Mises Economics Blog
The Angry Economist
Civilian Gun Self-Defense
In The Pipeline
Fall of the State
Worst Phishing Scam Ever
I just had an interesting telephone call. Two calls, actually. (I hung up on them and they immediately called back!) They pretended to be calling from a mortgage company, collecting information to have someone call me back later to make a refinancing offer. They called me "Markley", apparently unaware that I had a first name.
There were two things that made this special.
The first was that when I told the lady I didn't believe her company could give me a better rate than 5%, she kept asking for my information anyway and said "you're breaking my heart" several times. I couldn't help but think of Eric Cartman's sales line "you're breakin' my balls". Hint: Legitimate salespeople will go away peacefully when they realize they won't be able to make a competitive offer. This lady thought she'd have no problem giving me a better than 5% rate on a fixed mortgage. I know better.
The second, and more amusing, aspect of this phishing expedition is that after I hung up and she called back and I asked to be put on their Do Not Call list, a man came on the line and started insulting me and swearing at me after saying that he would not put me on the Do Not Call list. The best part was that he used Indian insults, e.g. calling me a "choot" (which you can look up if you want to).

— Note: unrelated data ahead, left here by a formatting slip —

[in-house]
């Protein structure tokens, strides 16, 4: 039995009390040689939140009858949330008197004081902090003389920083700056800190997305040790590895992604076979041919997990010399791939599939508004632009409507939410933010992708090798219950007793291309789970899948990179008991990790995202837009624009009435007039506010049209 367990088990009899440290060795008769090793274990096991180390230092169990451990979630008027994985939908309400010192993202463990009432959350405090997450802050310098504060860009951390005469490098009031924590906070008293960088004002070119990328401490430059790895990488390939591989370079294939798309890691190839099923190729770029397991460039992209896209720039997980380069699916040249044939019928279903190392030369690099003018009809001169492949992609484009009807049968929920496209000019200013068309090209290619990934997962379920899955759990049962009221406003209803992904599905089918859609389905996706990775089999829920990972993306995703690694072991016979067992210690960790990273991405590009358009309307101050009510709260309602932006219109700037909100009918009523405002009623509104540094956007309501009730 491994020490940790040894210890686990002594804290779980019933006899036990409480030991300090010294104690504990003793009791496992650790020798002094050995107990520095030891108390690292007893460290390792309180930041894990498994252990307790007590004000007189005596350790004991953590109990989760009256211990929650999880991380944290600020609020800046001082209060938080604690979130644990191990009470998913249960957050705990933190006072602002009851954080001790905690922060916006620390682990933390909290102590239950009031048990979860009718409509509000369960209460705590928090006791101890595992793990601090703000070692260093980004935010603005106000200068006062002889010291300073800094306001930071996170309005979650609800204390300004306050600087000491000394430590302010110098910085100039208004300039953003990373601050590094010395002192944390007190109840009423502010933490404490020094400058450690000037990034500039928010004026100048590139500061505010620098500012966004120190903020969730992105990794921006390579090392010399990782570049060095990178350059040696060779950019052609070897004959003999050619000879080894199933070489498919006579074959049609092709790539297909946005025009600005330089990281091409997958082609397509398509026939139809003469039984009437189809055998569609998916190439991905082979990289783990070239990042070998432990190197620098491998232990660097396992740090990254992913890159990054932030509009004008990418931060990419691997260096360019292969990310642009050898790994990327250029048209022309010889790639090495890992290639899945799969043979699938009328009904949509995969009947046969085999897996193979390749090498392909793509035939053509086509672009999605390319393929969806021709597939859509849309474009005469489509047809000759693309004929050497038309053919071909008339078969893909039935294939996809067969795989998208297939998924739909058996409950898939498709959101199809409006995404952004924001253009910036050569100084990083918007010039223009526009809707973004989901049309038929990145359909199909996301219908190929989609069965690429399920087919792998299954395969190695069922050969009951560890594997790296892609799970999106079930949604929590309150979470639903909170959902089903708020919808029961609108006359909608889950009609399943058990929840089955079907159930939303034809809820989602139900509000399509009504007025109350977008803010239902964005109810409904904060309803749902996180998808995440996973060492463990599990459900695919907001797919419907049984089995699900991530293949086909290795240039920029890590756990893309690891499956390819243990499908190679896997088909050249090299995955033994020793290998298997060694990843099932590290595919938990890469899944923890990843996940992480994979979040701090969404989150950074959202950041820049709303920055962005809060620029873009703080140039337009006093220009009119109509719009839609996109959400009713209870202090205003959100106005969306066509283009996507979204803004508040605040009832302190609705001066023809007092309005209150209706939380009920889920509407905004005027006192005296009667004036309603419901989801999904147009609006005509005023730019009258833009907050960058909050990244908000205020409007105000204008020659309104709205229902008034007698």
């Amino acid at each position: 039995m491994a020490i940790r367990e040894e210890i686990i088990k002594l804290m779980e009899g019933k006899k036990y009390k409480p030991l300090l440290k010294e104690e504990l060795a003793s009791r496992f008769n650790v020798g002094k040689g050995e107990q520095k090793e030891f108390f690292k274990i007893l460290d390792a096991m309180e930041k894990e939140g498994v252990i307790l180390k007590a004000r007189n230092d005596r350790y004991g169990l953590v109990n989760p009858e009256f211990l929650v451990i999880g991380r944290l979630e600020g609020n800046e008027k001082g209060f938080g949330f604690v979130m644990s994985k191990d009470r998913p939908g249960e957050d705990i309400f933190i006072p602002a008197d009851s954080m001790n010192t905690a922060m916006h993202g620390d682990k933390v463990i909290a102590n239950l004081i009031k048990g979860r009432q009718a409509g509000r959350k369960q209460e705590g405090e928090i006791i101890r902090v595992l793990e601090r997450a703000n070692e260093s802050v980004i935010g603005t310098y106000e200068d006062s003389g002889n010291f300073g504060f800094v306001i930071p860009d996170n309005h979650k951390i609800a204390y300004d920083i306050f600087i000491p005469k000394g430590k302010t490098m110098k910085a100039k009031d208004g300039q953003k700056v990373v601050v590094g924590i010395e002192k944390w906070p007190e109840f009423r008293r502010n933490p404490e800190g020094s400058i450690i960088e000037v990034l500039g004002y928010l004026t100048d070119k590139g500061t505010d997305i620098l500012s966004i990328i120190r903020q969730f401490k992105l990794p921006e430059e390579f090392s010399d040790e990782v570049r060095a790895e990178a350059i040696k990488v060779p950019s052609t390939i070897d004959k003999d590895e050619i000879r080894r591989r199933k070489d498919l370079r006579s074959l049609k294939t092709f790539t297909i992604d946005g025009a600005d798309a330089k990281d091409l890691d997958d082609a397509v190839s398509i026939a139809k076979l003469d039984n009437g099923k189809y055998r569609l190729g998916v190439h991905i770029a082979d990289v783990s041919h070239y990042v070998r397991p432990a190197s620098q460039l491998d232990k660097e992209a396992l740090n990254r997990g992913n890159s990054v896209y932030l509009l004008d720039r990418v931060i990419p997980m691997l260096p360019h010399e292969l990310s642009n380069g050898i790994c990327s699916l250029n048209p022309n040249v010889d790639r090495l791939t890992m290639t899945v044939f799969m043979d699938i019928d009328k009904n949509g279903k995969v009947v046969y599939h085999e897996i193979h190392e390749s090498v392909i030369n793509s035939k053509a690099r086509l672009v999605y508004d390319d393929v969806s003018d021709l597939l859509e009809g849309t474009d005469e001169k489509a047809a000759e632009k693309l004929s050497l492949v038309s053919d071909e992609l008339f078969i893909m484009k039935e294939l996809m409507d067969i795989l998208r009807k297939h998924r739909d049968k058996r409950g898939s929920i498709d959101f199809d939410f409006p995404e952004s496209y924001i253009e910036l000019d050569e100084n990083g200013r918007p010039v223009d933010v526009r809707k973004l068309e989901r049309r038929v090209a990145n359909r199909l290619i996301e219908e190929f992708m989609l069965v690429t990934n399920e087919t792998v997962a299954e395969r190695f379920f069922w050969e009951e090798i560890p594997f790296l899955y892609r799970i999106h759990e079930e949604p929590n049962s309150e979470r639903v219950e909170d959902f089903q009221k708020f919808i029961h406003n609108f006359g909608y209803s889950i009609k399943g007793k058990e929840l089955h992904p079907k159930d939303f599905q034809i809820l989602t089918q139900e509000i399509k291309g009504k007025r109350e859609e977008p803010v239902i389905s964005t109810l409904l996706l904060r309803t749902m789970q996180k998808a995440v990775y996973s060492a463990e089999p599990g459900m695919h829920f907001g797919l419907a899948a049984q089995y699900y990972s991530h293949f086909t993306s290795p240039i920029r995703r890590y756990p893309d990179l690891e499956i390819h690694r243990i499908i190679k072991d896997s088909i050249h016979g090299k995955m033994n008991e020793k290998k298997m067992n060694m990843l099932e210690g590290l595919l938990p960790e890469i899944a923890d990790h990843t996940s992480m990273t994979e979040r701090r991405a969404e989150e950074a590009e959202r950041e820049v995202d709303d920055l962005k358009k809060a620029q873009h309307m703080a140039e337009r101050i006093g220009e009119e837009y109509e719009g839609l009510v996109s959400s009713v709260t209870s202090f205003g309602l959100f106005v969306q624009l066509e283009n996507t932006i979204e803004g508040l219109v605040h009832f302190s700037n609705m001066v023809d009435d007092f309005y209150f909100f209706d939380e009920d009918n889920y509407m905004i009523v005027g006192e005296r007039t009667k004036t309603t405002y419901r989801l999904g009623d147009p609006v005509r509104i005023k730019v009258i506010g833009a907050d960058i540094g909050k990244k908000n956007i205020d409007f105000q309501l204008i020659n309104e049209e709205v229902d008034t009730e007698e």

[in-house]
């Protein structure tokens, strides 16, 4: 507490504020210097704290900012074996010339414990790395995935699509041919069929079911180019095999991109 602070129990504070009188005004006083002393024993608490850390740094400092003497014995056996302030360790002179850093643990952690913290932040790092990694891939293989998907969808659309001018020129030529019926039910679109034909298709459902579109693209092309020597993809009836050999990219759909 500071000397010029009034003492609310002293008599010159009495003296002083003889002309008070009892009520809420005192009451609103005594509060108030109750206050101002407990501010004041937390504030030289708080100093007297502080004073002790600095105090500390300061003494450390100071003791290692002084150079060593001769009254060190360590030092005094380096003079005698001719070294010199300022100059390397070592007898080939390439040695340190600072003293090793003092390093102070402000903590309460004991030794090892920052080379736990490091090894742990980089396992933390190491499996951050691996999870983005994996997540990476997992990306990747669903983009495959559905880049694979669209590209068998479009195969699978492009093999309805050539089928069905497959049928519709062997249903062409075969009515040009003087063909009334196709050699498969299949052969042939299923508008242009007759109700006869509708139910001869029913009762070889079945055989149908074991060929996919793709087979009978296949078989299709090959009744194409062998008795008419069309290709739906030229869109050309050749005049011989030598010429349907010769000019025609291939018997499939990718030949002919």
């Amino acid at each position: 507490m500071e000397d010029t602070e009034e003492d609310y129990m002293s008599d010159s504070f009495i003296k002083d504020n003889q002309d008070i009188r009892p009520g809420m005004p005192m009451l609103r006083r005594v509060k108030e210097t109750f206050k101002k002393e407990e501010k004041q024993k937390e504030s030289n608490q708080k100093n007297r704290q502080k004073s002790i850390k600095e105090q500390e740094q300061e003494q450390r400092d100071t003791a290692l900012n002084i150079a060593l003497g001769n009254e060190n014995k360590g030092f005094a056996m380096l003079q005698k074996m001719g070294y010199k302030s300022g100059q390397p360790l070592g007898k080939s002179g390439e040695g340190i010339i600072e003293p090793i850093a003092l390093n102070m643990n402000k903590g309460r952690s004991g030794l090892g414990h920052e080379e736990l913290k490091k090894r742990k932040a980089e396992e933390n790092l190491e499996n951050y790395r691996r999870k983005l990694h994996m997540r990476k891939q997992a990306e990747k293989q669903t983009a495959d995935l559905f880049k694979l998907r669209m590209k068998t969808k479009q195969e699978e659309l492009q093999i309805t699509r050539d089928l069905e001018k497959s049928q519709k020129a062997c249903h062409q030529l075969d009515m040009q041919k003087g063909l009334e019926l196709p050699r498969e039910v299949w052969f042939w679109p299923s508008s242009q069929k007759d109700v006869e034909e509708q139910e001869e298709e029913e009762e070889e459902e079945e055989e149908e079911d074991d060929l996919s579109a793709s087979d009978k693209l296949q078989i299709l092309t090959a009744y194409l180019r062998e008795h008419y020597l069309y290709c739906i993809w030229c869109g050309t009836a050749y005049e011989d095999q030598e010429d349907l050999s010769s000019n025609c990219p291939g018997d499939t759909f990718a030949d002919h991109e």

I asked him "is this a real business?" and he responded "no, it's a dance club." I let a dramatic pause elapse and said, "I don't hear any music." From the background noises I could hear, it did in fact sound like a call center. Judging from the time of the call and the thick accents, the call probably did originate from a call center in India. Is this how bored or unhappy employees are passing the time nowadays?
The telephone call ended when he told me to hang up and I said "no, you hang up." Eventually he did.
I do believe this was more sinister than prank. Several weeks ago I believe I was contacted by a much calmer person in the same group. He couldn't understand that I wasn't willing to give him my Social Security number over the telephone and wouldn't take "no" for an answer. I had to hang up on him, too, but there was no call-back and no stream of insults. Both times, the people were very interested in my information.
I wanted to use Call Trace (*57) to report these choads scammers, but after a quick search online I was unable to determine how much it would cost me. (It's not free, to discourage frivolous use.) I wrote an e-mail to Verizon customer support encouraging them to publish the fee on their website. I will not, on principle, use a feature if I'm unable to determine its cost.